Principato, a long-established guitarist in the Washington, DC area, works off a diverse musical palette with blues, and complements of funk, jazz, latin rock and New Orleans R&B. To his credit he projects ease of delivery and gives shape and logic to even his most fierce playing. The former Powerhouse bandleader locates the joy in songs from J.J. Cale, Louis Jordan, and Jimmy Smith, respectively. Frank-John Hadley Down Beat magazine May, 2008
"Raising the Roof!" is a gem of a find that really sticks with you for a long time. This is the first album by Tom Principato I've ever owned (I just had to buy this album after first seeing Tom Principato live in concert), and now that Mr. Principato is re-releasing this album in the new remastered and re-mixed format, it truly gets the sonic treatment that it deserves.
Before I get to the album itself, I'd like to comment on this RE-MASTERED and REMIXED 2012 edition. Tom Principato worked with Bob Dawson of Bias Studios to improve the original release, and the result is a dramatic improvement in sound quality over the original. This edition benefits from a wide and well-balanced sound stage that is considerably clearer, warmer, and much livelier than the original. Also, a new track has been added to this release: Tom Principato's live performance of "Don't Wanna Do It" (from his "Part of Me" CD) recorded at Montreux Jazz Festival in Switzerland in 2011.
One of the real strengths of "Raising the Roof!" is the originality of style and compositions, and what a delightful blend of styles. If you asked me which style this album is, I'd have to say it's roots music, or, maybe more appropriately, roots stew: the songs contain elements of blues, rock, funk, soul, New Orleans stylings, and even reggae. Tom Principato's own compositions on this album are infused with his own worldview and contain his original trademark stylings, but his compositions are also very well informed of some of the best and most organic music out there.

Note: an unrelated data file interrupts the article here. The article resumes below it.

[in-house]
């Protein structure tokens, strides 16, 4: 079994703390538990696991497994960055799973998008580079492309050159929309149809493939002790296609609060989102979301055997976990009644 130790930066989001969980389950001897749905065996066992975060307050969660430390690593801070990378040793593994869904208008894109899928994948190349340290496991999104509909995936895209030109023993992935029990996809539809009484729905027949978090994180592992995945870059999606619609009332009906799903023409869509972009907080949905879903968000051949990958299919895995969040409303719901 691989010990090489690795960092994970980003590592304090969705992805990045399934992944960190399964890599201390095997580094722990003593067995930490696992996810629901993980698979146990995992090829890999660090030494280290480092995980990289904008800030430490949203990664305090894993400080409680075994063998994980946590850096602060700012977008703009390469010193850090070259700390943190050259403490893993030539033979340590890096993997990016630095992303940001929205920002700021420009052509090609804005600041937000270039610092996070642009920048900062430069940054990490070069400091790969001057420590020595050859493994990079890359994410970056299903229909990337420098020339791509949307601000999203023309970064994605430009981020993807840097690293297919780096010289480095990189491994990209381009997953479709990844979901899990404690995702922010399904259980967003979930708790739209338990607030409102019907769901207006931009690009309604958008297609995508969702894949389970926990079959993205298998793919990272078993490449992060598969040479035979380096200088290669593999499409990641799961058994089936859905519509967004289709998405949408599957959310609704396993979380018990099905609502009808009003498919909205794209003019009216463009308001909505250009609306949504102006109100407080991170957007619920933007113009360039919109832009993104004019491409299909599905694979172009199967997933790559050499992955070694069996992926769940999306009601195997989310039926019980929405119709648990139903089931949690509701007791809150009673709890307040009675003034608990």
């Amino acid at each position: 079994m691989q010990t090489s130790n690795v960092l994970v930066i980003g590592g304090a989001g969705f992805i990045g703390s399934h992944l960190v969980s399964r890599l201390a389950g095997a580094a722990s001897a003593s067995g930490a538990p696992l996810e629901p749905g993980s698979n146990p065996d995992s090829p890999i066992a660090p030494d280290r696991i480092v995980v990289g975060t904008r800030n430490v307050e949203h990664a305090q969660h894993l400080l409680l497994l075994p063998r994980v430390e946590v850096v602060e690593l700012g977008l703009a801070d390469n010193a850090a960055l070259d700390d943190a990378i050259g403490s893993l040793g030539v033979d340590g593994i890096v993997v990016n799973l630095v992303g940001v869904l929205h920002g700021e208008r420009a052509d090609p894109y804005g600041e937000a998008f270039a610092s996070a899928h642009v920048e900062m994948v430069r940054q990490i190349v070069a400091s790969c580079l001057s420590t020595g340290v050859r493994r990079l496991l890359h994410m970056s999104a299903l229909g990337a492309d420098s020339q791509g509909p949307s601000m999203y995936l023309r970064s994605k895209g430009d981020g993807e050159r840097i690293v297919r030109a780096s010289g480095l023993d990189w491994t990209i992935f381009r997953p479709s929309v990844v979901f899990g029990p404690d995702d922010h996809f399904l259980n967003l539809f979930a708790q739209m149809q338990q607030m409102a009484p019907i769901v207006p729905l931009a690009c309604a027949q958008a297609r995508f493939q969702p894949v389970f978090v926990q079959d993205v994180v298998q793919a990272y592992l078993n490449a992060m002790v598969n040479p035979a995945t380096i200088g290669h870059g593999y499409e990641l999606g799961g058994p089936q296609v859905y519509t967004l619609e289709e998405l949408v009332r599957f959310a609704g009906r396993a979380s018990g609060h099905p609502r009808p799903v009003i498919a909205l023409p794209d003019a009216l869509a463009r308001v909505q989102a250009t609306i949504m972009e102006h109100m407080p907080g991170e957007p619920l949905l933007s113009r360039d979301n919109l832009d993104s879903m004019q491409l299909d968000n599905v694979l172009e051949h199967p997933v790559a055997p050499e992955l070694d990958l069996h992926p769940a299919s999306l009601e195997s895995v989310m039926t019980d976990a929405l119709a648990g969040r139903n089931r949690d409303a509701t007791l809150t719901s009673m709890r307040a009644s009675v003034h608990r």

Tom Principato's guitar solos are blistering and yet always melodic and expressive throughout the album. Just check out the stunningly beautiful instrumental track called Mi Solea! But whatever the song, every lick in Mr. Principato's solos has a purpose, and the style of his solos changes quite a lot depending on the mood and style of the song. Mr. Principato does not employ a rhythm guitarist and instead weaves his own rhythm guitar work through his vocals and seamlessly integrates his rhythm guitar into his solos. Just attend his live show, and you'll see what I mean.
But while Mr. Principato is no doubt one of the best guitar players in the world, he is also a very competent vocalist who can belt out heart-tugging ballads and punctuate the bluesier songs with delightful growl. The story has it that after Tom Principato and his band opened for Lynyrd Skynyrd at the WolfTrap back in 2011, the lead vocalist for Skynyrd came up to Tom Principato after the show and complimented him on his vocals, as well as on the entire performance. Many times when you listen to Tom Principato's stellar guitar work, you sort of take his vocals for granted, but his singing is undoubtedly an integral part of his unique sound and definitely shines on this album.
All the musicians playing on this album are top-notch local talent from the Washington, DC, area, and everyone turns in inspired, soulful, and masterful performances. The band benefits greatly from Josh Howell on percussion and Tommy Lepson on organ, while Joe Wells on drums and John Perry on bass provide a rock-solid rhythm section that keeps things rocking and rolling with superb energy and passion.
Whether you enjoy rock or blues or roots music, this CD is full of great American music, untarnished by the steady decline of the music industry. Highly recommended.
If you dislike the sound of a one-celled hammond-organism (Sorry Frank) there is allot of it on this CD.